Doug Lederman

Doug Lederman, Editor, is one of the three founders of Inside Higher Ed. With Scott Jaschik, he leads the site's editorial operations, overseeing news content, opinion pieces, career advice, blogs and other features. Doug speaks widely about higher education, including on C-Span and National Public Radio and at meetings around the country, and his work has appeared in The New York Times and USA Today, among other publications. Doug was managing editor of The Chronicle of Higher Education from 1999 to 2003. Before that, Doug had worked at The Chronicle since 1986 in a variety of roles, first as an athletics reporter and editor. He has won three National Awards for Education Reporting from the Education Writers Association, including one in 2009 for a series of Inside Higher Ed articles he co-wrote on college rankings. He began his career as a news clerk at The New York Times. He grew up in Shaker Heights, Ohio, and graduated in 1984 from Princeton University. Doug lives with his family in Bethesda, Md.

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Most Recent Articles

August 11, 2009
News abounds about bookstores and other providers (on ground and virtual): reunification at Barnes & Noble, infusion for Academos, expansion for free textbook initiative.
August 11, 2009
Frank T. Brogan, president of Florida Atlantic University, has been selected as chancellor of the State University System of Florida.William (Bill) Ellis, provost and chief academic officer at Hardin-Simmons University, in Texas, has been chosen as president of Howard Payne University, also in Texas.Adam S.
August 10, 2009
Comprehensive survey of colleges' preparedness suggests increasing attention to safety concerns -- but gaps in campus communication and collaboration with local authorities.
August 10, 2009
The University of North Carolina paid $8 million over the last five years in "retreat rights," salaries to help former administrators prepare to return to the classroom, The Raleigh News & Observer reported. In many cases, the salaries were what the officials earned in senior positions, far more than the faculty jobs for which they were preparing.
August 10, 2009
The Senate last week confirmed President Obama's nominees -- both popular with academics -- for two agencies that are key for supporting research: Francis Collins, a geneticist who led the Human Genome Project, will now lead the National Institutes of Health and James A. Leach, a former member of Congress, will now serve as chair of the National Endowment for the Humanities.
August 10, 2009
Idaho State University has suspended, banned from campus, and moved to terminate Habib Sadid, an engineering professor who has been at the university for 22 years, the Associated Press reported. While the university has not said why it is taking this action, Sadid organized a 2005 no-confidence vote in the then-president, who quit a year later. The vote was in protest of large pay increases for some administrators.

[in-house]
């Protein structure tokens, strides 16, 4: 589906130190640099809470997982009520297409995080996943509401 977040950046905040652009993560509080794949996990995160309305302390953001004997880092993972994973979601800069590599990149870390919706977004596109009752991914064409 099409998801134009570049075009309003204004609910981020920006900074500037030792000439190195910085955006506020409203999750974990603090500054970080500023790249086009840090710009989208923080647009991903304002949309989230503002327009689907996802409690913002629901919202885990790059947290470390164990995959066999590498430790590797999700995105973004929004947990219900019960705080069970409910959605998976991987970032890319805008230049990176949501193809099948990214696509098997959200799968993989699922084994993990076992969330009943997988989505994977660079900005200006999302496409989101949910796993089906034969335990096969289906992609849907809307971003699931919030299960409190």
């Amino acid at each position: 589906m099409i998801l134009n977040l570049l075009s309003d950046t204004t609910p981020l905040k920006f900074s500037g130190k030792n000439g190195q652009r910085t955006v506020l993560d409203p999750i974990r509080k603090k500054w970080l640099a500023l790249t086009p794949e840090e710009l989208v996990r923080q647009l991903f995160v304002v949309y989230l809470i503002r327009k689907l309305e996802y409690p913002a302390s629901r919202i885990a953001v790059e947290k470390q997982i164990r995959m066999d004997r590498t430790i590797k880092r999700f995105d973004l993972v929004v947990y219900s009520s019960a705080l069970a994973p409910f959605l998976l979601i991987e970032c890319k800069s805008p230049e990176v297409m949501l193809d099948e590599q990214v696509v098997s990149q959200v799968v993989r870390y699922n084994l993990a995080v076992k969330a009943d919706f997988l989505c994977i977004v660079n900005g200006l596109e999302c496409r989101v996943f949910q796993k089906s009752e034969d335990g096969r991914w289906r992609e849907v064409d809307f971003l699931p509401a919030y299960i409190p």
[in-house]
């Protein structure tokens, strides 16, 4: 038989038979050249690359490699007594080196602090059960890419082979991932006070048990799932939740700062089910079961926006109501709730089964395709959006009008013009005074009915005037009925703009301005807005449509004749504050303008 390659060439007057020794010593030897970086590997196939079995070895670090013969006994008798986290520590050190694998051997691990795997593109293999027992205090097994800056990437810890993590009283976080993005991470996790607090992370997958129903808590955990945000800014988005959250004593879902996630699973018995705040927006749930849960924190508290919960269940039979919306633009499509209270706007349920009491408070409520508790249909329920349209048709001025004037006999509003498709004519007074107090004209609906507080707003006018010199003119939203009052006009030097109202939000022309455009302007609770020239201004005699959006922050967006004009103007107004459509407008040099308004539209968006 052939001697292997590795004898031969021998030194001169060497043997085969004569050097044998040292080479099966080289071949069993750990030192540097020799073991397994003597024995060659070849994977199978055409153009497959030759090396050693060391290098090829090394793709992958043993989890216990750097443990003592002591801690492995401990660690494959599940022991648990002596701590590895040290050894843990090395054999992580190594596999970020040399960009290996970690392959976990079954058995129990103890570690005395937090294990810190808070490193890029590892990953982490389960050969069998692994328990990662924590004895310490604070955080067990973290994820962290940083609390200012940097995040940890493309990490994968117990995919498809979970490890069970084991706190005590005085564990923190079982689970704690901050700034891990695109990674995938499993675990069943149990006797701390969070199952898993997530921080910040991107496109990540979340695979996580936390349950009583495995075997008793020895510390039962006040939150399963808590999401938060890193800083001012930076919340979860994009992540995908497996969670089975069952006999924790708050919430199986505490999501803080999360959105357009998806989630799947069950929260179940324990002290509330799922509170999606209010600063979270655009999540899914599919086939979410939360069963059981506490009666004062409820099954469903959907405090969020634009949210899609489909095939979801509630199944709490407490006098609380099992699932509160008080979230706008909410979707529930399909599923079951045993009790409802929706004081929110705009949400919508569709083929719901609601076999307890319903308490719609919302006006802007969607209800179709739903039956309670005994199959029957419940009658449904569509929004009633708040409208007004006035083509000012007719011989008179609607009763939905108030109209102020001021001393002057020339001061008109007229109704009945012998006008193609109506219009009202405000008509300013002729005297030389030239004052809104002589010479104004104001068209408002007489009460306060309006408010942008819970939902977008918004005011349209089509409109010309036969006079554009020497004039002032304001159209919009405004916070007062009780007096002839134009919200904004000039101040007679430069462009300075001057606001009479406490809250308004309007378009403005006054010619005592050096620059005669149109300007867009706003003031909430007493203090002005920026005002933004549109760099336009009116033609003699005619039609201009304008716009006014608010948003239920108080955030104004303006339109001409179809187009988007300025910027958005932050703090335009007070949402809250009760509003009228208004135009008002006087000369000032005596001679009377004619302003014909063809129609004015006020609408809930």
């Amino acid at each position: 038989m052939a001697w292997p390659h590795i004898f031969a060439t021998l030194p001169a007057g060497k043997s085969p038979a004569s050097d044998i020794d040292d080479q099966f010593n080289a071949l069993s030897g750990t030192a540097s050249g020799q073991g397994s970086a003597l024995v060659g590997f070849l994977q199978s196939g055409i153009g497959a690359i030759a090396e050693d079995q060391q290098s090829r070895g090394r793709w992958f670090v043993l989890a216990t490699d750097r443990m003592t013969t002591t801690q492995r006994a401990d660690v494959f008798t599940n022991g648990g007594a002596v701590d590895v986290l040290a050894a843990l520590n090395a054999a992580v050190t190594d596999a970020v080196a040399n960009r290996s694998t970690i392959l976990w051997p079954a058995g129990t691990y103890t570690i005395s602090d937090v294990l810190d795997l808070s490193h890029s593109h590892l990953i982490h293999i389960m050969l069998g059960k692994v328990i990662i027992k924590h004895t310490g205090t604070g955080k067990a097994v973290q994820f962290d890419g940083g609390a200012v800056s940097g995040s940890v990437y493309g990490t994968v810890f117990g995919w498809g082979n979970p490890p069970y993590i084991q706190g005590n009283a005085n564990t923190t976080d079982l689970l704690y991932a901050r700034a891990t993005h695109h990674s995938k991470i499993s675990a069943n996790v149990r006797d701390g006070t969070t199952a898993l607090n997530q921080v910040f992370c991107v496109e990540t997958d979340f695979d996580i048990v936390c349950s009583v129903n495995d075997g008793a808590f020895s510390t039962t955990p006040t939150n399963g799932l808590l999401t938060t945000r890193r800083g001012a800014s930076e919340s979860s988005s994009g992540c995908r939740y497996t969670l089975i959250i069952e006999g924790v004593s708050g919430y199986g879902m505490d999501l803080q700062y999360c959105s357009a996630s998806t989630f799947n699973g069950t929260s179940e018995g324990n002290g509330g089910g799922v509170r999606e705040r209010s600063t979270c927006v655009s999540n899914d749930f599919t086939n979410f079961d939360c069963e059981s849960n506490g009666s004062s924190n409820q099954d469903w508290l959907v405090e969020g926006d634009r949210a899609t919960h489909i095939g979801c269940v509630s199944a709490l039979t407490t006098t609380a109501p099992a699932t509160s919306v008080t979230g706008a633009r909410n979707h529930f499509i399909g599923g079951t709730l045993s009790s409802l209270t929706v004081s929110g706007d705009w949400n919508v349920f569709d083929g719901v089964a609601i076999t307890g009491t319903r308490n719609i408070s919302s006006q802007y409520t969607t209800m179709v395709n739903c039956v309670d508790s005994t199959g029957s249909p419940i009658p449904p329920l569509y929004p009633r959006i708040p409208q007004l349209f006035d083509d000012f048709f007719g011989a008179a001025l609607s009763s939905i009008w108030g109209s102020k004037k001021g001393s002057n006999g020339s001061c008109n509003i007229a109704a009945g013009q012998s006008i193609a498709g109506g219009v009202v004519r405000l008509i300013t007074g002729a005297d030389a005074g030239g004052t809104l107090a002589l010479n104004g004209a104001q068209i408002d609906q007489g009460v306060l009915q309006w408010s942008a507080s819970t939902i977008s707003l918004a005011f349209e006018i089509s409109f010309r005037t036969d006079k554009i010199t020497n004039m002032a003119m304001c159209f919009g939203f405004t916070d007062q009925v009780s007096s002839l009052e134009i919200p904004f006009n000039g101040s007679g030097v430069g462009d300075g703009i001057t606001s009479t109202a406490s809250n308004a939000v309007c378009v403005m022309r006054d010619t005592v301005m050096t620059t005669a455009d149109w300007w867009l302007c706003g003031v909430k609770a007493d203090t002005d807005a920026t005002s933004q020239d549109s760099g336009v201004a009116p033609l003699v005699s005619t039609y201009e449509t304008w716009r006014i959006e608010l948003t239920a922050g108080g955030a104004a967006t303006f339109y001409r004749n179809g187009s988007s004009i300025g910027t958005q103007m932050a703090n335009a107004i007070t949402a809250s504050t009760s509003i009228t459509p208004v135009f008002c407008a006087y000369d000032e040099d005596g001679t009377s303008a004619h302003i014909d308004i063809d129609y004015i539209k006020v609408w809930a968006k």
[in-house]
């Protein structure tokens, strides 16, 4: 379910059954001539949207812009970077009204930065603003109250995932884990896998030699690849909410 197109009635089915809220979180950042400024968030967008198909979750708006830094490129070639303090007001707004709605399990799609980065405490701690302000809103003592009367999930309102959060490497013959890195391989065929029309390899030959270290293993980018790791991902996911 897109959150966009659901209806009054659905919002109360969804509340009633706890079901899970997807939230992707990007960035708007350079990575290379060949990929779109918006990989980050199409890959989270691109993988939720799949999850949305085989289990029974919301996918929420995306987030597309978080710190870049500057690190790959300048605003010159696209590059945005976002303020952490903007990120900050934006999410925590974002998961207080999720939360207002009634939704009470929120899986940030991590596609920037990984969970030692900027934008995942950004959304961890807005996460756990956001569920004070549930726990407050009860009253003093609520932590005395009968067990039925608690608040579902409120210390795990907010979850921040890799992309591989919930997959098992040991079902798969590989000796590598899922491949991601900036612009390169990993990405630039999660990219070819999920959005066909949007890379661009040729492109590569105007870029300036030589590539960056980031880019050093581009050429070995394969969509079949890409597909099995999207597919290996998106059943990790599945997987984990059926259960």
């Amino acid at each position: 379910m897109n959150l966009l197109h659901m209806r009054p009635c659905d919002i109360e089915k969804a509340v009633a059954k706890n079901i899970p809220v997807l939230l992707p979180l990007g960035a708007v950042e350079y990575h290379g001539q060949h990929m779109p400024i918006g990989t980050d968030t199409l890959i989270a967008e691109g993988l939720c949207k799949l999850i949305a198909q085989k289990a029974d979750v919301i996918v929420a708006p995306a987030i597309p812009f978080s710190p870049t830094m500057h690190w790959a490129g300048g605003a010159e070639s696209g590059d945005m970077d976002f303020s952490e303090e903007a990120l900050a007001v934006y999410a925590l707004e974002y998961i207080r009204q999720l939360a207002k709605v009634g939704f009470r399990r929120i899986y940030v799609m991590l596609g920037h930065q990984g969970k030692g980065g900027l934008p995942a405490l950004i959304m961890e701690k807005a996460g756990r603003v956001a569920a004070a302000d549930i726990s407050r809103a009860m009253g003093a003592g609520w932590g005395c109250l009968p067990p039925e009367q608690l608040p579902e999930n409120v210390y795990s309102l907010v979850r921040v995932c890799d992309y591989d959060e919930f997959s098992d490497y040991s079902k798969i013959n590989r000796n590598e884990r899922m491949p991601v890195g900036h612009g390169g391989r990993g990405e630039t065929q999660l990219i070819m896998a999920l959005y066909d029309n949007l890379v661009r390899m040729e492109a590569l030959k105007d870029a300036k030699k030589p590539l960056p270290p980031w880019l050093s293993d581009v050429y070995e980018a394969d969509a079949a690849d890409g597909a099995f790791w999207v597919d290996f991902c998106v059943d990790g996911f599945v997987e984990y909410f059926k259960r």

August 10, 2009
Rutgers University had to house hundreds of students temporarily in local hotels last year because of campus overcrowding. This year, about 500 students will call a nearby Crowne Plaza home for the entire academic year, The Philadelphia Inquirer reported, as enrollments and retention increase. Rutgers is one of many public universities seeing booms in enrollments, driven both by the economy and heightened price sensitivity by students and families.
August 10, 2009
Texas Tech University is starting a major campaign to attract applications from children of alumni donors -- and the effort will start at birth. The Lubbock Avalanche-Journal reported that for alumni or others who contribute at least $100 annually, the university will send offspring a blanket for their cribs, birthday cards and other gifts, and create special scholarships at the point that students are ready to apply.
August 10, 2009
The e-textbook company CourseSmart is making its books available on the iPhone through a deal with Apple, the Wall Street Journal reported. While company officials don't expect students to do heavy reading on their handheld devices, the application will make the full electronic texts and digital notes accessible when students are looking for answers in study groups, for example, they say.
August 10, 2009
With T.K. Wetherell having announced his plans to retire as president of Florida State University, a search is getting started to replace him. Justin de la Cruz, a graduate student, has started a campaign to select a Tallahassee native -- the rapper T-Pain -- for the job. A Web site is selling T-shirts that proclaim "Give Pain a Chance." The Facebook group for the "T-Pain Killa Cam-Pain" offers the following platform for the candidate:

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